Another important point is that it's not something that is an infrequent event. You can basically do it with every patient, so the success rate of establishing an organoid culture cause is very high. Because we can take these samples directly out of a biopsy or resection and grow them in the lab, and at the same time see what will happen to the patient in the clinic. You can see what the responses of the patients to the treatments in the clinic is and compare it to the results of the same patient’s organoid in the lab. This way then allows us to actually confirm that we don't have something that theoretically is interesting or have a model that confirms the biology we consider important, but we can actually confirm that our in vitro model mimics the clinical response of the patient establishing he relevance of the in vitro model.  And in fact we are actually treating cystic fibrosis patients based on the organoid responses.

Is there one model that you've enjoyed working so far?

Cystic fibrosis was a very interesting model for us to begin with because it had this particular medical need. The problem is that the FDA, and also in Europe EMA, approved a new drug for maybe 25 different genetic mutations. There are, however, another 2,000 of these different mutations that are so rare, it's very difficult to do a statistically relevant clinical trials.

So in the Netherlands, very early on, we started generating organoids of patients that have mutations that are not EMA-approved. But when the organoids responded, insurance companies, hospitals, etc.,  allowed us to start treating these patients. So that was for us a very good example, first of all, of the clinical relevance of the organoids, and also of course, a great start because  these patients have a lethal disease and now have access to drugs that they otherwise would not have.

Drug discovery has a long and complicated validation process for new technology to ensure that human lives are not at danger. How does this impact the acceptance and implementation rate of new technology for you?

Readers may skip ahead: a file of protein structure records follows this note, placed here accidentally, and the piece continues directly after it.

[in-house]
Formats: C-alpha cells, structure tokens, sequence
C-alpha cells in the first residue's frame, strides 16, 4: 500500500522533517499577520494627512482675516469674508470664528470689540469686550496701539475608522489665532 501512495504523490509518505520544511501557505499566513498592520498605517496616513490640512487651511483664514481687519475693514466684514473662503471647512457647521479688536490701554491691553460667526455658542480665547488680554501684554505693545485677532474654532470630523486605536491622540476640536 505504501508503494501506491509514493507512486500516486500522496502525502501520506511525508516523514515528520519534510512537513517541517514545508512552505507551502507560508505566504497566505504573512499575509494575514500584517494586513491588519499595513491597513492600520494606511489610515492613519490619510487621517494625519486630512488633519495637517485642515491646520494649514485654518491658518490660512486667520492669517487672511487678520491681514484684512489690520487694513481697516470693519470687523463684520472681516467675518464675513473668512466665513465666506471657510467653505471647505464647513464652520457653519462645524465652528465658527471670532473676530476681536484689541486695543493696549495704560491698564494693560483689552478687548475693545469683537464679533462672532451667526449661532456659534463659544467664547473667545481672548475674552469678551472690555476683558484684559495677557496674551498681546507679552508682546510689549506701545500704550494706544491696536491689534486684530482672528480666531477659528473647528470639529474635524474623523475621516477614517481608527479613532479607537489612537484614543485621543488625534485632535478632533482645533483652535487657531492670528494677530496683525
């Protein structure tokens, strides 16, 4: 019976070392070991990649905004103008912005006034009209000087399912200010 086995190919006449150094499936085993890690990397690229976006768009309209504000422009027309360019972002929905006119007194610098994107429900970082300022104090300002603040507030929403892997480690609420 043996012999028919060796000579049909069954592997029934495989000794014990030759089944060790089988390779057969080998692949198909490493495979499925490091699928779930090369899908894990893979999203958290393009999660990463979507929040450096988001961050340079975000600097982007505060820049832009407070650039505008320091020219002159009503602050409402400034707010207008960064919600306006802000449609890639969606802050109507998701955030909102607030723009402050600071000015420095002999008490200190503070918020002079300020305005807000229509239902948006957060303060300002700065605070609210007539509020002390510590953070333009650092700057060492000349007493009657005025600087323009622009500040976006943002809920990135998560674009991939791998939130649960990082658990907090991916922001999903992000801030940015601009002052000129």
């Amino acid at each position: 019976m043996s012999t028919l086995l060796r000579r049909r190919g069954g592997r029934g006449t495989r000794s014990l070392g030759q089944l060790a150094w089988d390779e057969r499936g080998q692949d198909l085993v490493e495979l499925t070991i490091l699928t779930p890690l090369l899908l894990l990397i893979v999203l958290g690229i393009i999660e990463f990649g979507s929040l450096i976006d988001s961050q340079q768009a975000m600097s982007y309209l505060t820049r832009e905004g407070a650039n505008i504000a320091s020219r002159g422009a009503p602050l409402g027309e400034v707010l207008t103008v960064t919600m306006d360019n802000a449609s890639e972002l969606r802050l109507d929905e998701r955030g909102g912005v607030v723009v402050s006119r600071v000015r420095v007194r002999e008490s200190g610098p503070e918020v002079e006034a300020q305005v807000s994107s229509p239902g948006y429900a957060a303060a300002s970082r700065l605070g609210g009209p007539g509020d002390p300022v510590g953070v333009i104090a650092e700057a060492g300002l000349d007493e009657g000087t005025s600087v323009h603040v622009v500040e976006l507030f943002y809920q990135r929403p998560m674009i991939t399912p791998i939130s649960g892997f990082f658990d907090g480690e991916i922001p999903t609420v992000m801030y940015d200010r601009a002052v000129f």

HUB is currently running clinical validation trials to determine the use of organoids as a predictive diagnostic to help direct patient treatment as in the case of CF. However, because the organoids were shown to mimic a clinical response of patient so well in disease like cancer, the model can already greatly improve pre-clinical drug development. Companies want to use it because it saves them time and money by knowing in a pre-clinical phase what the response to the compounds in the clinic will likely be.  

So for instance, for cystic fibrosis we have 600 models at the moment, and for colon cancer we have about 150, which serve as a pre-clinical patient population. Based on clinical or genetic criteria, we select specific organoid models and take them out of the freezer. We than test these organoids against the company’s drug, knowing that the results are relevant for the patient population to be treated later. For us, the scientific and medical acceptance by the community of the model is very important. At the next steps HUB is following up to obtain regulatory approval to implement he technology as a  predictive diagnostic tool.

What other disease modeling and screening technologies do you project will be game changers in the drug discovery realm?

This is maybe one of the most important questions. I think that organoids, and also technologies, for example IPS technologies developed by others, are now so advanced that they are really allowing us to generate model systems in our lab that are predictive for patients. The last 30 years has been focused on novel drug systems, and not so much on the model system, as most models are virtually the same as they were 30 years ago. There are technical differences, but no fundamental differences.

But now with organoids derived from adult stem cells or IPS these really new technologies, and we can do much, much more. This will fundamentally change pre-clinical drug development and make it much more efficient because we can now actually start using model systems that are like the patient.